David Bennett, 57, the first man to accept a transplant of a genetically altered pig heart, David Bennett, 57, from Hagerstown Maryland, has died two months after the successful transplant.
Bennett who had terrible heart disease received the heart in early January and died on Tuesday, March 8, at the University of Maryland Medical Center.
The New York Times reported that the spokesperson from the University of Maryland Medical Center, where the process was conducted in his explanation, did not disclose the cause of his death but said doctors will undergo a full evaluation and publicize their results.
According to the spokesperson, Bennett’s death reveals the challenges of animal-to-human transplants, called xenotransplantation. Supporters of the technique I’m aieve a steady supply of animal organs could help treat the thousands of people on waitlists for organ transplants.
Also in his explanation, he said Researchers and surgeons have shared a wave of successes in recent months — including Bennett’s transplant, which initially appeared successful, and the attachment of a pig kidney to a brain-dead patient on a ventilator.
He added that the kidney and heart came from a company called Revivicor, which has genetically altered pigs to inactivate genes that could trigger a human body to reject an organ.
“Although it’s still too early to say if organ rejection played a role in Bennett’s death, researchers involved in xenotransplantation procedures have stressed that early, positive outcomes don’t necessarily mean long-term success. Even with more routine and well-matched human organ transplants, rejection can happen years after the operation.”
Also responding, Peter Reese, a kidney transplant expert, and researcher at the University of Pennsylvania said on Twitter that Xenotransplantation could be a major innovation but should develop with care and transparency.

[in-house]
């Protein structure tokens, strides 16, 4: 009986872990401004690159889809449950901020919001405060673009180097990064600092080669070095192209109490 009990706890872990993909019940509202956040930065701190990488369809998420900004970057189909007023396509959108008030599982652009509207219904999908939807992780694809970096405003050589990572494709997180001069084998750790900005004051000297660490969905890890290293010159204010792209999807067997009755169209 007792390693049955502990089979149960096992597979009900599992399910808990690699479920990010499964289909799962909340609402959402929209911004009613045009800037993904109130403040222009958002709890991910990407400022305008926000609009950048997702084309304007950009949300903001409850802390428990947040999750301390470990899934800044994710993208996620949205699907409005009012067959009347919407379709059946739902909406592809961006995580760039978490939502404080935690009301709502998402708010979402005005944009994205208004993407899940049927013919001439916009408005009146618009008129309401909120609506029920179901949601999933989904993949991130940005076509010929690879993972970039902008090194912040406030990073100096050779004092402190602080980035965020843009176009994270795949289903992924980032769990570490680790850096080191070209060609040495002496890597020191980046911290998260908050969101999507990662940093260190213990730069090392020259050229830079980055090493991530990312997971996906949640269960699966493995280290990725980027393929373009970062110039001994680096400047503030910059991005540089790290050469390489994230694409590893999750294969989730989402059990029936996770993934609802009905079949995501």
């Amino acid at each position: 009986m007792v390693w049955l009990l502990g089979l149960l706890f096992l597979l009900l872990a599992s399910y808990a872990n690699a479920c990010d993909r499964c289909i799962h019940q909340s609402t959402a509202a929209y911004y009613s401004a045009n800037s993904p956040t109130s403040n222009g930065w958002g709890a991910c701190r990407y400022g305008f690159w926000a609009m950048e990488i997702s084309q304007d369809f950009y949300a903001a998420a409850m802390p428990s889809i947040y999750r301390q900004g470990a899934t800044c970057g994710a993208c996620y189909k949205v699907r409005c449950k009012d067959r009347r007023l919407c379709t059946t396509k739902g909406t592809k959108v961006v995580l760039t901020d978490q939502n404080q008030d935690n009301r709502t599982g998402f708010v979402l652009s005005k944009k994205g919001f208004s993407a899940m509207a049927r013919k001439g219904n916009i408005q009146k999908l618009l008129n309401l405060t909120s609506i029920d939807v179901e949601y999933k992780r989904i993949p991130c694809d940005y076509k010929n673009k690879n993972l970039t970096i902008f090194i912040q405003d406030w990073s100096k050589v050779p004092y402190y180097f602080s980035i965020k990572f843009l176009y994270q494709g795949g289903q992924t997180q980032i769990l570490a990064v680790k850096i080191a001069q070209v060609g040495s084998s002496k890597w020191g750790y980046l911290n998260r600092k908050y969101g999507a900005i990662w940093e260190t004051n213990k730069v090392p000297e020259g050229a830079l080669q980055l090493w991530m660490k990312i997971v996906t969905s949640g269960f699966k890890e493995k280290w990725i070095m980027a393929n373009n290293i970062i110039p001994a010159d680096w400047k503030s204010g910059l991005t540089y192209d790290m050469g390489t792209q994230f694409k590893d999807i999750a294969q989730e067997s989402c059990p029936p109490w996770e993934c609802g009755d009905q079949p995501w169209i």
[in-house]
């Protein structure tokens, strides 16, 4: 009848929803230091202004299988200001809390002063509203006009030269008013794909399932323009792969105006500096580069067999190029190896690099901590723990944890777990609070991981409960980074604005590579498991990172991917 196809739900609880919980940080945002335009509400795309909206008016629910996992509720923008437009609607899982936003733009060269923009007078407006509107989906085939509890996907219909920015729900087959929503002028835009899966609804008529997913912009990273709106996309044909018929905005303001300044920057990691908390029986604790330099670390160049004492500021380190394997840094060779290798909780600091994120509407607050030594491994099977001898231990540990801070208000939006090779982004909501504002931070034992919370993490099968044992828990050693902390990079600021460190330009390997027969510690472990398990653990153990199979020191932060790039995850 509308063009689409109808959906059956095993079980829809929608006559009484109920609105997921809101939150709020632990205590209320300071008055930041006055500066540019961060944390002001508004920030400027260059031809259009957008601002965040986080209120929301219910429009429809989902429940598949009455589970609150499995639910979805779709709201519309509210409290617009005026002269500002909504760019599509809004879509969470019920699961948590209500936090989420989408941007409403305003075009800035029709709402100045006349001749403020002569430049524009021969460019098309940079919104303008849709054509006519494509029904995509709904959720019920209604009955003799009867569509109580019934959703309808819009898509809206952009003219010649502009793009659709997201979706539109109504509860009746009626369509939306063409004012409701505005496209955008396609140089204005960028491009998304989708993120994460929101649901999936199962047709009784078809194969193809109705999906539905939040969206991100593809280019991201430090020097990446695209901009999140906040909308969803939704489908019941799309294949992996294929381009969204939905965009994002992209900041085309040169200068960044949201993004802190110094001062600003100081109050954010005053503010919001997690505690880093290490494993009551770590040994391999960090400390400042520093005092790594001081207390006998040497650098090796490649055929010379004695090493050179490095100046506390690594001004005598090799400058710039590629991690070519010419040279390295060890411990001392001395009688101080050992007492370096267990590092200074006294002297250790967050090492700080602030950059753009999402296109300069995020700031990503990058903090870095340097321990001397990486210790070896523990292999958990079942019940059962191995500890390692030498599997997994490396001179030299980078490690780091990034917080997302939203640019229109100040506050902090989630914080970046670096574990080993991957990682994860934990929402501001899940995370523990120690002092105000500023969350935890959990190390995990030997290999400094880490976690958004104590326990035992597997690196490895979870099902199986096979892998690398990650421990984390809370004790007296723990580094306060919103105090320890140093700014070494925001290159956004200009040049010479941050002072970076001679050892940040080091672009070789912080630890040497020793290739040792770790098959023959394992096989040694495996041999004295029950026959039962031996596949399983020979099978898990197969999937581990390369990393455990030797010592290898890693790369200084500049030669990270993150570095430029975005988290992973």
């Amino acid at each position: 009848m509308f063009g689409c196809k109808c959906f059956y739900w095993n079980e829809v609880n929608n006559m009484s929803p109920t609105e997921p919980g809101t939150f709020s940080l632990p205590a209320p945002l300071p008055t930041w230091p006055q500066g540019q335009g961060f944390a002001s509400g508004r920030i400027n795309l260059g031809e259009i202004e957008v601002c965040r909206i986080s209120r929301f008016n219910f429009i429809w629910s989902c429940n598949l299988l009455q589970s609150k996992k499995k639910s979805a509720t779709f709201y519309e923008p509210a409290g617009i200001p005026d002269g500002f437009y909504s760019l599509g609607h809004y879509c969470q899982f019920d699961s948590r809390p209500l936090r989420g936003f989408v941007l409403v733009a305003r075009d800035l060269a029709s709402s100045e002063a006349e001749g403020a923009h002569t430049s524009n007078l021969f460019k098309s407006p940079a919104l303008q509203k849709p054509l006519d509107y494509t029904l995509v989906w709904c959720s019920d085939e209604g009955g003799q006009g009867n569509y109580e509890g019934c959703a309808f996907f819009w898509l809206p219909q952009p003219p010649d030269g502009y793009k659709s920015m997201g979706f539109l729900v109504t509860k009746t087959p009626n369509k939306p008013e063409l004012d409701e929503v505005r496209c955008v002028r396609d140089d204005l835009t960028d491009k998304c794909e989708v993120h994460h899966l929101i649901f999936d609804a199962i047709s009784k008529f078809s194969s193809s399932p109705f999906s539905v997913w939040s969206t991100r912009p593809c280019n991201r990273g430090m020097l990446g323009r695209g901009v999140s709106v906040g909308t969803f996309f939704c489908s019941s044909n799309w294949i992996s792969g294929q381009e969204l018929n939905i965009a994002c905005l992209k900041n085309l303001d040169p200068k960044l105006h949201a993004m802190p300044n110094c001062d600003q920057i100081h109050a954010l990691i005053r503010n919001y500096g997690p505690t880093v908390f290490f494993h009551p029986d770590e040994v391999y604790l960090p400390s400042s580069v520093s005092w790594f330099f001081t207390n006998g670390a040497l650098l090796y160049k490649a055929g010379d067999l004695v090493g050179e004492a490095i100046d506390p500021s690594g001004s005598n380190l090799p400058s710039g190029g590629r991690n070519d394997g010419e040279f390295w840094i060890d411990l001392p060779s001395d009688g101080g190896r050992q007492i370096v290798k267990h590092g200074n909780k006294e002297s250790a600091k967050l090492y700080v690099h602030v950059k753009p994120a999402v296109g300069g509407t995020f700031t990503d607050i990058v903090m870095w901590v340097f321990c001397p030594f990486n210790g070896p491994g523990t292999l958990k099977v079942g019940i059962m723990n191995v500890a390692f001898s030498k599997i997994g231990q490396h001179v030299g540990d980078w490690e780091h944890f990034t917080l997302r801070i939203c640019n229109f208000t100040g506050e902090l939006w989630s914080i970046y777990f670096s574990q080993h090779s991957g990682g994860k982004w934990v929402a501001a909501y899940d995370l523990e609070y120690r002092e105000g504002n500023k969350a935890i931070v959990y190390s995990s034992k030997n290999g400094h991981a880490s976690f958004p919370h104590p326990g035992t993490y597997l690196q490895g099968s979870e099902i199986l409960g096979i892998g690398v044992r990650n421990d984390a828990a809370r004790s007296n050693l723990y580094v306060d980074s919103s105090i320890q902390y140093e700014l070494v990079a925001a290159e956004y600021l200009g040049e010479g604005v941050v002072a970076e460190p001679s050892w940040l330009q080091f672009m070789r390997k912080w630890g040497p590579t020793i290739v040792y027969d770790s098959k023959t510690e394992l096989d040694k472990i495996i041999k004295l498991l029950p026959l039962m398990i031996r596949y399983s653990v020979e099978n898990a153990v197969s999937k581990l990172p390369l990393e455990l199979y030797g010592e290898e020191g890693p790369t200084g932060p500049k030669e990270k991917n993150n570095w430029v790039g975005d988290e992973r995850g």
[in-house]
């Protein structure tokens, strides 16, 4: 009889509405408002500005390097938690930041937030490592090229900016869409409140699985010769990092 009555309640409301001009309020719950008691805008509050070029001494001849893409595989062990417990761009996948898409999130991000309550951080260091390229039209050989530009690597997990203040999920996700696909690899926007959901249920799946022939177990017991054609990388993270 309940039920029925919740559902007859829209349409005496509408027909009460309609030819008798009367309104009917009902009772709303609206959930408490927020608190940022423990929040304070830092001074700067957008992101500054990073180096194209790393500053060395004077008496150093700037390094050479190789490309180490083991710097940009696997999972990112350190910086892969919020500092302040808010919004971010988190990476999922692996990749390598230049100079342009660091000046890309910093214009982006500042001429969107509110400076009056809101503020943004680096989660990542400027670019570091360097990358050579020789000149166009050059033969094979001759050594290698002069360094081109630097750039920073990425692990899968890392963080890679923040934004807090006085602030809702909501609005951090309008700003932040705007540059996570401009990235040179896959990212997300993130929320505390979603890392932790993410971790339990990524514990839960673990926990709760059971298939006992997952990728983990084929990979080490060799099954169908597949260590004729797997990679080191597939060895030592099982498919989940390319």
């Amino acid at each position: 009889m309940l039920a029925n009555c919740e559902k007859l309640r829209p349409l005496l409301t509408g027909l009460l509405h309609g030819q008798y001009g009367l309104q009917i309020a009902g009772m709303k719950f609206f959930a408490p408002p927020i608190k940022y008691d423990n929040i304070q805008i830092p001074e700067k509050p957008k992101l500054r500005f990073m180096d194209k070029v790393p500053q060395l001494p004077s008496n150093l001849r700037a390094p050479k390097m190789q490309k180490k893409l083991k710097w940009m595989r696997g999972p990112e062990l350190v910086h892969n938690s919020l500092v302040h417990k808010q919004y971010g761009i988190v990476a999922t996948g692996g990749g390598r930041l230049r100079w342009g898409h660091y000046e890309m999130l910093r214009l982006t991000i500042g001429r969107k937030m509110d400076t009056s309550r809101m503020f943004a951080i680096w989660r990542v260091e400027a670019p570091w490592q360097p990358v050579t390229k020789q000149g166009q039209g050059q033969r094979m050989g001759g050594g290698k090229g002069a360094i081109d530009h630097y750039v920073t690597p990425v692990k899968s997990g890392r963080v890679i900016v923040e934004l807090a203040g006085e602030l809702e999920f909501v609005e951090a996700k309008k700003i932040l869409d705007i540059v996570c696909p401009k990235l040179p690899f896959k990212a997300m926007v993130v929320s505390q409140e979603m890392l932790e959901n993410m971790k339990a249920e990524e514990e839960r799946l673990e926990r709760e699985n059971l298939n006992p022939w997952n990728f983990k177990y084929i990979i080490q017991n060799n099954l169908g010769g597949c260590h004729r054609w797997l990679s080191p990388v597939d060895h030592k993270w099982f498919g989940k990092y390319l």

He tweeted ” The right road is through oversight deliberate patient selection, transparency, robust ethics input, peer review, and humility from all.”
Reacting, Bennett’s son, David Bennett Jr, in a statement praised the hospital for offering the last-ditch experiment, saying the family hoped it would help further efforts to end the organ shortage.
‘He said, “We are grateful for every innovative moment, every crazy dream, every sleepless night that went into this historic effort.”
“We hope this story can be the beginning of hope and not the end,’ he said. ‘We pray that those looking for hope will continue to fight for the future, fight for new ideas, fight for answers, fight for life. Fight like Dave.’
The doctors who worked with Bennett while reacting also praised the 57-year-old for his bravery.
‘We are devastated by the loss of Mr. Bennett. He proved to be a brave and noble patient who fought to the end. We extend our sincerest condolences to his family,’ Dr. Bartley Griffith, the surgeon who led Bennett’s transplant said in a statement. ‘Mr. Bennett became known by millions of people around the world for his courage and steadfast will to live.’
Dr. Muhammad Mohiuddin, director of cardiac xenotransplantation at the University of Maryland Medical Center, said Bennett’s successful transplant has provided great insight for future procedures.
‘We have gained invaluable insights learning that the genetically modified pig heart can function well within the human body while the immune system is adequately suppressed,’ he said in a statement.
‘We remain optimistic and plan on continuing our work in future clinical trials,’ he added.
Scientists inserted six human genes into the genome of the donor pig – modifications designed to make the organ more tolerable to the human immune system.
The scientists activated four genes, including sugar in its cells that are responsible for that hyper-fast organ rejection and a growth gene to prevent the pig’s heart, which weighs around 267g compared to the average human heart which weighs 303g, from continuing to expand.
Prior attempts at such transplants also known as xenotransplantation – have failed largely because patients’ bodies rapidly rejected the animal organ.
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